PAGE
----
Syrianair is adding a fourth aircraft to its fleet, a 16-year old Airbus A340.
Fly Damas, one of two Syrian private airlines, has signed an agreement to help boost bilateral trade with Iraq.
The list below includes all the Syrian individuals, entities, aircrafts and vessels that have been put under sanctions by the U.S. Administration since 2005.
Only a week after the announcement that Aleppo Airport will resume its operations soon, flights have resumed at Lattakia’s Bassel Al-Assad airport.
The Syrian government is planning to reopen the Aleppo Airport years after it was closed.
Syrianair has begun flying a third aircraft and is preparing to operate a fourth in the coming weeks, the minister of transport said.
Syrian media are reporting that Cham Wings, a private airline, has been granted a license by the European air traffic regulator, to fly to Europe, potentially restoring air traffic between Damascus and EU countries.
Syrianair, the state-owned carrier, has rented a 20-year old Airbus plane from Iran’s Mahan Air to increase the size of its fleet that had fallen to a single aircraft.
The fleet of Syrianair is down to as little as two planes as the Government appears reluctant to disburse funds to repair the company’s planes.
Cham Wings continues to expand its services and will start soon flying to Sudan.
Traffic at Syrian airports increased 20 percent on an annual basis in the first half of this year, according to a Government official.
Cham Wings has resumed today a direct air link between Damascus and Doha.
A Ukrainian company has begun flights to Lattakia airport, becoming one of the rare European airlines to fly to Syria.
Passenger traffic remains strong at Qamishli Airport, which continues to benefit from the lack of security on Syrian roads.
Syrianair has reportedly managed to buy, through friendly countries, new engines for one of its Airbus aircrafts.
Syrianair will start flying again to Bahrain, according to a report from a local newspaper.
Cham Wings, Syria’s only private airline, is starting round trips to Kuwait, the company announced in a statement.
The fleet of Syrianair, the country’s national airline, is down to four planes after the grounding of an Airbus plane for engine failure, according to local reports.
The Syrian national airline has reported profits in its activity last year as it continues to fly to several destinations in and out of the country.
Syrianair transported more than 20,000 passengers on its international flights last month, official data show.
Syria’s income from air traffic has declined by almost three quarters year-on-year as most international companies have rerouted their flight plans.
The U.S. Federal Aviation Administration banned on August 18 all American airlines from flying over Syria.
Syrianair has announced that its safety accreditation has been renewed by IATA.
Syria has repaired two of its civilian aircrafts in Iran, according to local press reports.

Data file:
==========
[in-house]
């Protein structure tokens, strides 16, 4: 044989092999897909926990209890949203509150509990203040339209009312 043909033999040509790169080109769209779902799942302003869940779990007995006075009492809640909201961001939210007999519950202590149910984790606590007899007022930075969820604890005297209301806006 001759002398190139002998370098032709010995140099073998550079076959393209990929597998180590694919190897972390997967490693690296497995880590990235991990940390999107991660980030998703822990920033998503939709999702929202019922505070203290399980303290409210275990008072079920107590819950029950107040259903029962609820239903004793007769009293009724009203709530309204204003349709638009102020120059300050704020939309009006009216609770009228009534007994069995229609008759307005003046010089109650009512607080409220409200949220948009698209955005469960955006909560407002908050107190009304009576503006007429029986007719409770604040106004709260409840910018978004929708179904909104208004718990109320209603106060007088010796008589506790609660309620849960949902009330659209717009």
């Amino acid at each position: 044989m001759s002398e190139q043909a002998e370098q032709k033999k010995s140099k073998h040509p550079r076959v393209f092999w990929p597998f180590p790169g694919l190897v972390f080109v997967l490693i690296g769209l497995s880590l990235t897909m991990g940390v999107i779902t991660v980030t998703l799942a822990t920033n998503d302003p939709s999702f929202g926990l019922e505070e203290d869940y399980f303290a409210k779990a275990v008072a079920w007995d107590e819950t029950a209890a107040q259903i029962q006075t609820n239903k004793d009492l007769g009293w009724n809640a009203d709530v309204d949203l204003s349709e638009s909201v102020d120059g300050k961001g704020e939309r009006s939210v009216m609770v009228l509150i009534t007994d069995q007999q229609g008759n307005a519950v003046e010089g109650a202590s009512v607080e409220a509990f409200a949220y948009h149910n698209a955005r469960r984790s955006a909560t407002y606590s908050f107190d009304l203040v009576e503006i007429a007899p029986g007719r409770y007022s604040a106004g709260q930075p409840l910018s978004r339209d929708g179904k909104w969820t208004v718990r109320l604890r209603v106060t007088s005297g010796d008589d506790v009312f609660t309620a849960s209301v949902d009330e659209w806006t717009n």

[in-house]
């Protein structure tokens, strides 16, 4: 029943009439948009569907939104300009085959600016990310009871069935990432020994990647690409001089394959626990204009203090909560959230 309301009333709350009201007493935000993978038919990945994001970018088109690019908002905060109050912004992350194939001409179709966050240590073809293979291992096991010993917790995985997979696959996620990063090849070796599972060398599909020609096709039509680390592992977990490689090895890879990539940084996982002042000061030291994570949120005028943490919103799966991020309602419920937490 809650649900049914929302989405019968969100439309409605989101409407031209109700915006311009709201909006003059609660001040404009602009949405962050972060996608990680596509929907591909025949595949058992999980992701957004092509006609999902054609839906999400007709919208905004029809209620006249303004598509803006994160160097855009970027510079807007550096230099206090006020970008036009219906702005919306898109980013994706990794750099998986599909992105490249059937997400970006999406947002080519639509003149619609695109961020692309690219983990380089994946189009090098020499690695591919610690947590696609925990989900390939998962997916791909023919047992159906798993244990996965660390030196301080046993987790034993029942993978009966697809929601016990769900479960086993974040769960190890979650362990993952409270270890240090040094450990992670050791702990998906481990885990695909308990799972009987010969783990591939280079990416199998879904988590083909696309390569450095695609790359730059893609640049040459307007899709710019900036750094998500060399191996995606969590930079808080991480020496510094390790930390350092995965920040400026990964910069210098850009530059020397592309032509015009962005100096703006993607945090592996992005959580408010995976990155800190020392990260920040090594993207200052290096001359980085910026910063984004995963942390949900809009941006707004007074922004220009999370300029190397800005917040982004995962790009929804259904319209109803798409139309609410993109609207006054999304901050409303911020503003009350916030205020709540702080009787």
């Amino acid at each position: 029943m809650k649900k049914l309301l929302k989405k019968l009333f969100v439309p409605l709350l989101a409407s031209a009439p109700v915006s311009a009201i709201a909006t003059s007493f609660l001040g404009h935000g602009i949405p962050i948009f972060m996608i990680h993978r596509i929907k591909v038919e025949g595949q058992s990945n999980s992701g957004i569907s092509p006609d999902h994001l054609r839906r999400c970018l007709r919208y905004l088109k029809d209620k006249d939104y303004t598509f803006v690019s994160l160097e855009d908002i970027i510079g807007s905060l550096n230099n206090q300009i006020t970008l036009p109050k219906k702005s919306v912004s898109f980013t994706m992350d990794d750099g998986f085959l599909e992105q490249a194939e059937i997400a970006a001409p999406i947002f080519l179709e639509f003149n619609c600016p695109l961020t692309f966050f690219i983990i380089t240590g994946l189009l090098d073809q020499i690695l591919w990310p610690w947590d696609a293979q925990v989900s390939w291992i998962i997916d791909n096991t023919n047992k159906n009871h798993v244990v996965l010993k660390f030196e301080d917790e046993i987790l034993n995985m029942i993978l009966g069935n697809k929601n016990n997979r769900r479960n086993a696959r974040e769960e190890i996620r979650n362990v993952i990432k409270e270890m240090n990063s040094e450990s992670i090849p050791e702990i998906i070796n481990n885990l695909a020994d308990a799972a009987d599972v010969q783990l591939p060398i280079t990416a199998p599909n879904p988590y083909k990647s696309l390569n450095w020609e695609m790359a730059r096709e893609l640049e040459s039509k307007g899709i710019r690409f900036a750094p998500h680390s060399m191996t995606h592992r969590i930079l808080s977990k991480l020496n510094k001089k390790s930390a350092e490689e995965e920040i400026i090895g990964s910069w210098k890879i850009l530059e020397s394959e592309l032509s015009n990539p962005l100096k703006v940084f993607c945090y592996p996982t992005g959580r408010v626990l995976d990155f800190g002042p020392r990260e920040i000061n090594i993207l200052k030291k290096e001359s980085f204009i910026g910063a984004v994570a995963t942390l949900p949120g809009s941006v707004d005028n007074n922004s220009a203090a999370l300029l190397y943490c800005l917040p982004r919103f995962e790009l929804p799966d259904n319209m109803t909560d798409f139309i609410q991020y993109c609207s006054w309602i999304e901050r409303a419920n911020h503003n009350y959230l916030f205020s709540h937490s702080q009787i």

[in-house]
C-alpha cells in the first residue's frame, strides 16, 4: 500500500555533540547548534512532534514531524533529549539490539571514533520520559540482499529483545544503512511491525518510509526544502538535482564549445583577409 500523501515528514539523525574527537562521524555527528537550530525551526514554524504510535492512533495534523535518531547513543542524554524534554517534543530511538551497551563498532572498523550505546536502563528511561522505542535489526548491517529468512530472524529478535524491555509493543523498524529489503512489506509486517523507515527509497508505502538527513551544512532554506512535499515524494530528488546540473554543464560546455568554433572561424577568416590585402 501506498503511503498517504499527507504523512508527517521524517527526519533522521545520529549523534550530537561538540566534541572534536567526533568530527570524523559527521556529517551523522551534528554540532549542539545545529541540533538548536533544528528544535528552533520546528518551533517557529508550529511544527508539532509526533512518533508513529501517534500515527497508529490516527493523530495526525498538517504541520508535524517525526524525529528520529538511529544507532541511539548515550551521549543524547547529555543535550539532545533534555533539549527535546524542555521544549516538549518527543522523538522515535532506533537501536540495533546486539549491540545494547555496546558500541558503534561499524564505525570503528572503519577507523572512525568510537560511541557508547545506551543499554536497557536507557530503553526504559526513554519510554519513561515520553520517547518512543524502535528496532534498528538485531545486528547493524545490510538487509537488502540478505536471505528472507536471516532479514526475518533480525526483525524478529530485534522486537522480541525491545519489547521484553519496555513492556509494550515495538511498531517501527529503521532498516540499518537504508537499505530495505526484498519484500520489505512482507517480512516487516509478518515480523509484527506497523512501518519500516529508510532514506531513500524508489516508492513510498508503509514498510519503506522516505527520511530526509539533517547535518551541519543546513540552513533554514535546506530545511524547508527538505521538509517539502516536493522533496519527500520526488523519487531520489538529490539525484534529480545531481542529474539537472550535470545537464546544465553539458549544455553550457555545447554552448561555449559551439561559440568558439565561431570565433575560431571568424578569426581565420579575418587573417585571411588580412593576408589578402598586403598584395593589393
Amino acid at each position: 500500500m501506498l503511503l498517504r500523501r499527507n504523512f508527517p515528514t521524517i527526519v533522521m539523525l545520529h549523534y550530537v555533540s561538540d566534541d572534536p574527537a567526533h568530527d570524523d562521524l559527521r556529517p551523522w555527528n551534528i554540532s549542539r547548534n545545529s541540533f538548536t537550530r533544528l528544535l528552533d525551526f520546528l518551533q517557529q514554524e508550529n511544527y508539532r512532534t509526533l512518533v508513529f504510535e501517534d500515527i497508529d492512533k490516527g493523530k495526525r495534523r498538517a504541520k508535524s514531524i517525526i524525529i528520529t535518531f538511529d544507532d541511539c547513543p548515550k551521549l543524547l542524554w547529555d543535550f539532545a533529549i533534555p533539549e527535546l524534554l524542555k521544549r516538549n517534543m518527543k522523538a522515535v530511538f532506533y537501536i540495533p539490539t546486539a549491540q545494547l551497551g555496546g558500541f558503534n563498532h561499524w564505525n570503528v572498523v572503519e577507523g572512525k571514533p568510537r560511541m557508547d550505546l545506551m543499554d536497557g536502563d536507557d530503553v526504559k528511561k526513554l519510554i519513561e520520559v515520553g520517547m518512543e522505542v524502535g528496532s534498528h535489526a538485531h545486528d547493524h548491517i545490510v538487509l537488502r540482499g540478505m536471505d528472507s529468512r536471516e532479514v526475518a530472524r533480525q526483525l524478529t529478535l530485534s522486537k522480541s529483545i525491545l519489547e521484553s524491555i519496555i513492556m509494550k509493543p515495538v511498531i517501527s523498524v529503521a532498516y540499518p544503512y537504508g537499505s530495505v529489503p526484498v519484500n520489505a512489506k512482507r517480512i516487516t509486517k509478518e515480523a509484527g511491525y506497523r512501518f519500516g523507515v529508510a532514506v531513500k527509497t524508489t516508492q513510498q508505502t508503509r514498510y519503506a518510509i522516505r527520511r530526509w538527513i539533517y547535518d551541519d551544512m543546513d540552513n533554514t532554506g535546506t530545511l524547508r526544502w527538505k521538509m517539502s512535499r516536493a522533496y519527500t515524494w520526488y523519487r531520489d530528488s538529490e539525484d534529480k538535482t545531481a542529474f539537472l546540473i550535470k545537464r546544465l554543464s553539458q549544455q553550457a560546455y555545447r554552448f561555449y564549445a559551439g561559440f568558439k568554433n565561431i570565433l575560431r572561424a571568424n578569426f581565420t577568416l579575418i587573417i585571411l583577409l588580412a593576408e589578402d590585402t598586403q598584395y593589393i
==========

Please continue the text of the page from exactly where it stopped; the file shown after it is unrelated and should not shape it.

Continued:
A new Syrian private airliner will start flying a daily round trip from Damascus to Kuwait starting March 30.
Syrian Airlines is going to resume regular flights between Damascus and Aleppo, a spokesman of the company said.
Syria’s transport industry lost some 61 billion Syrian pounds from the conflict according to the Minister of Transport.
Syrianair has suspended all its flights to Egypt, the Egyptian Civil Aviation Authority has announced.
Syrianair resumed on Wednesday its flights to Cairo as Egypt announced that it had eased again the requirements imposed on Syrians to enter its territory.
Syrianair has signed a contract with a new computer reservation system following its removal from the SITA network.
Syrianair has been cut off from the SITA network, which provides reservation and other services to air carriers.
The government has named a number of new managers and officials at the ministry of transport and in the companies affiliated to it.
The US Treasury froze last week the assets of Syrianair, among several other entities and individuals it has blacklisted.
The European Union has amended its blacklist of Syrian individuals and entities and issued new restrictions on Syrianair and on arms trade.
The forced landing of a Syrian commercial plane in Turkey last week has heightened tensions among the two countries and led to a twin airspace ban that will disrupt further Syria’s international transport links.
Syrianair is adding Amman to its flight schedule and increasing its flights to Beirut as sanctions by the EU and other western countries prevent it from flying to many of its traditional destinations.
The European Union has published the names of Syrian entities and individuals that were included to its sanctions list last week.
The American Administration has added 35 new names of Syrian individuals and institutions to its sanctions list, while the EU announced new measures against the Syrian government.
The latest round of violence in Syria has pushed the few remaining airliners operating in the country to announce a suspension or a reduction of their flights to Damascus citing falling passenger numbers and security conditions.
The number of passengers that used the Airport of Qamishli, in the northeast of the country, rose to over 30,205 in the first six months of the year.
Syrianair is finalizing discussions with a Russian manufacturer to buy new regional aircrafts, its general manager, Ghaidaa AbdulLatif, said.
Syrianair, Syria’s state-owned national carrier, is benefitting from the withdrawal of international companies from the market and the unrest in various parts of the country to increase the size of its operations.
Updated February 15: Syria raised the prices of petroleum coke and kerosene sold in the local market as well as that of fertilisers.